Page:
If you’re self-employed with no employees, you’re not considered an employer. You can use the individual Marketplace to find coverage that fits your needs.
If you run an income-generating business with no employees, then you’re considered self-employed (not an employer) and can get coverage through the Marketplace. You’re not considered an employer even if you hire independent contractors to do some work.
If you have employees (generally, workers whose income you report on a W-2 at the end of the year) you’re considered an employer. Then you could get coverage for yourself and your employees through the SHOP Marketplace. Learn more about how to determine if you have employees.
If you’re self-employed, you now have more health coverage options.
You can use the Marketplace to find health coverage that fits your budget and meets your needs. You can compare important features of several plans side-by-side, all of them offering a full package of essential health benefits. You can see what your premium, deductibles, and out-of-pocket costs will be before you decide to enroll.
You can’t be denied coverage or charged more because you have a pre-existing health condition.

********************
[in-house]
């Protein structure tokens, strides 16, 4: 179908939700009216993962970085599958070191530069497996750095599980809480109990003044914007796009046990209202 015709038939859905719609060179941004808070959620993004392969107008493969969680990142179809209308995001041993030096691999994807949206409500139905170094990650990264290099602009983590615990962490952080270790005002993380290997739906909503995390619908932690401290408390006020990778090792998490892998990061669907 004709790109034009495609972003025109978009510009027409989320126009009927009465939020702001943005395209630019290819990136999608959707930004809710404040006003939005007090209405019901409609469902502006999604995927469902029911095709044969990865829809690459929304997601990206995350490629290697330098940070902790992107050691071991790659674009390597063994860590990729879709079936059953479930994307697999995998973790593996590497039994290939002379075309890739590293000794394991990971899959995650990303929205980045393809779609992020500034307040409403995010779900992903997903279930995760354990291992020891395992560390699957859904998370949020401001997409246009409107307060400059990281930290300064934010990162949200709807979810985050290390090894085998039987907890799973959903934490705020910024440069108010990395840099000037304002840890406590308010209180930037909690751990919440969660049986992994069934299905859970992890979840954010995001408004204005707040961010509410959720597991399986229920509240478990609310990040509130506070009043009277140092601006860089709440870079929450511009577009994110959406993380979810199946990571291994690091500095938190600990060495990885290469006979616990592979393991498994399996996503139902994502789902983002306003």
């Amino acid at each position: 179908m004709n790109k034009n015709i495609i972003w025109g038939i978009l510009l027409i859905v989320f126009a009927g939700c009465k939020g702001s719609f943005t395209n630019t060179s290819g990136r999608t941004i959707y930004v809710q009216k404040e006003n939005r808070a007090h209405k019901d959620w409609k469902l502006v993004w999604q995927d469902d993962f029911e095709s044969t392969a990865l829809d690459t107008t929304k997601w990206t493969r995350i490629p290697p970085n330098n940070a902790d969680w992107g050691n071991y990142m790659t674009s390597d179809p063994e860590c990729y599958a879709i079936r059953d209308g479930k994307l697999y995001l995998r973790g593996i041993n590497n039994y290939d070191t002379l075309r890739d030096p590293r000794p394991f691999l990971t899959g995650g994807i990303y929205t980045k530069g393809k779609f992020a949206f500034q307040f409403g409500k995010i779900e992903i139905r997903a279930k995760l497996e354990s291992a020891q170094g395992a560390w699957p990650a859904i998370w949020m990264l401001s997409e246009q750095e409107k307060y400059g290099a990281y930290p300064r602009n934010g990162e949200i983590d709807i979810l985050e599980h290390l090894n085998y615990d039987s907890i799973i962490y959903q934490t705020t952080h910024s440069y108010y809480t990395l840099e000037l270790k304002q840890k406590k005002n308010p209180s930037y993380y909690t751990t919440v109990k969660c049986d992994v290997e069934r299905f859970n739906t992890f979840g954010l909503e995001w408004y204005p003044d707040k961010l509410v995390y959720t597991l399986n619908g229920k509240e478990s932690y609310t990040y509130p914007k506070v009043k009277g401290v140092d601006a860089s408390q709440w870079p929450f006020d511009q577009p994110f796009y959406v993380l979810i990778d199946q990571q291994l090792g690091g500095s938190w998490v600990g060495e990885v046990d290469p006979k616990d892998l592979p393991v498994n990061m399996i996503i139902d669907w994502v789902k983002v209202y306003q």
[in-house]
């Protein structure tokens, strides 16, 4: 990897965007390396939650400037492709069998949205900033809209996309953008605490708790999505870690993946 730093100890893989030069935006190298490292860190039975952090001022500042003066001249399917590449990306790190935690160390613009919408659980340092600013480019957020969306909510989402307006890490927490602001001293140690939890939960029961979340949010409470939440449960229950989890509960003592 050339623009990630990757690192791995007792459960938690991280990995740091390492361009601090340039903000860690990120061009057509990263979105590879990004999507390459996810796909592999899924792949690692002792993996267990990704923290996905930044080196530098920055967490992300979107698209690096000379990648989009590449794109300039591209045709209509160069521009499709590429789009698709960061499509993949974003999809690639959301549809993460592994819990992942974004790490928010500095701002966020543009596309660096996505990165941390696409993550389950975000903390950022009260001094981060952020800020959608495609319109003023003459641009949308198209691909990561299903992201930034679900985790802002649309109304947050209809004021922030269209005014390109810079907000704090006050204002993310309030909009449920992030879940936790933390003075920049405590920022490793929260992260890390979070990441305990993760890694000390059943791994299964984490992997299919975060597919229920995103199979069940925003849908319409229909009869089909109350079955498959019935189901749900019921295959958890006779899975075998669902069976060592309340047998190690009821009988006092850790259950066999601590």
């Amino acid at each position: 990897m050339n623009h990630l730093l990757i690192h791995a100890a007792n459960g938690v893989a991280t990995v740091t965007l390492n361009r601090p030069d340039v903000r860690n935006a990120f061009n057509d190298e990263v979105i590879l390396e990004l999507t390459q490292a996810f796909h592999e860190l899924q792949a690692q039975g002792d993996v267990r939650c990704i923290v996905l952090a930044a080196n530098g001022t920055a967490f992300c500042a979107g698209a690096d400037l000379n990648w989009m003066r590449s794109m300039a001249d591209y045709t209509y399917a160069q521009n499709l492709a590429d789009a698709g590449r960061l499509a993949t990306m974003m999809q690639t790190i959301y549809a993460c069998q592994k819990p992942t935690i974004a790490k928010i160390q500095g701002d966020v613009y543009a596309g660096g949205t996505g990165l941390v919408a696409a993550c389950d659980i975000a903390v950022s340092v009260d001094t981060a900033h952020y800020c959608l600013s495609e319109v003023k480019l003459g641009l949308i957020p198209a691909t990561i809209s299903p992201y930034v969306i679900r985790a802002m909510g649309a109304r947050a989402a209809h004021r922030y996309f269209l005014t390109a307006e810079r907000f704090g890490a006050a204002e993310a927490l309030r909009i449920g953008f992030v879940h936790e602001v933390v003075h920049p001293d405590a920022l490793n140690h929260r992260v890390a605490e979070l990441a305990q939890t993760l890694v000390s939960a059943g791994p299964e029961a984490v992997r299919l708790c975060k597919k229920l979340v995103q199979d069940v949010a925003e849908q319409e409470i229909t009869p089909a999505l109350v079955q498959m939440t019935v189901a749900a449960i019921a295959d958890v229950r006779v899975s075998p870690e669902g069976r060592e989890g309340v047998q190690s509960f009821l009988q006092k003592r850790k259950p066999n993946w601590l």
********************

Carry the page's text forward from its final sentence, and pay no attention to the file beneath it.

If you currently have individual insurance–a plan you bought yourself, not the kind you get through an employer–you may be able to change to a Marketplace plan. Learn more about changing individual insurance plans.
Starting in 2014, you may qualify to get lower costs on your monthly premiums when you buy private health insurance in the Marketplace.
When you fill out a Marketplace application, you’ll learn if you qualify for these lower costs. Depending on your income, you may also qualify to for lower out-of-pocket costs, so you won’t have to pay as much for deductibles, copayments, and coinsurance.
When you fill out a Marketplace application you’ll also learn if you or your children qualify for free or low-cost coverage through Medicaid or the Children’s Health Insurance Program (CHIP). You may qualify for these programs right now.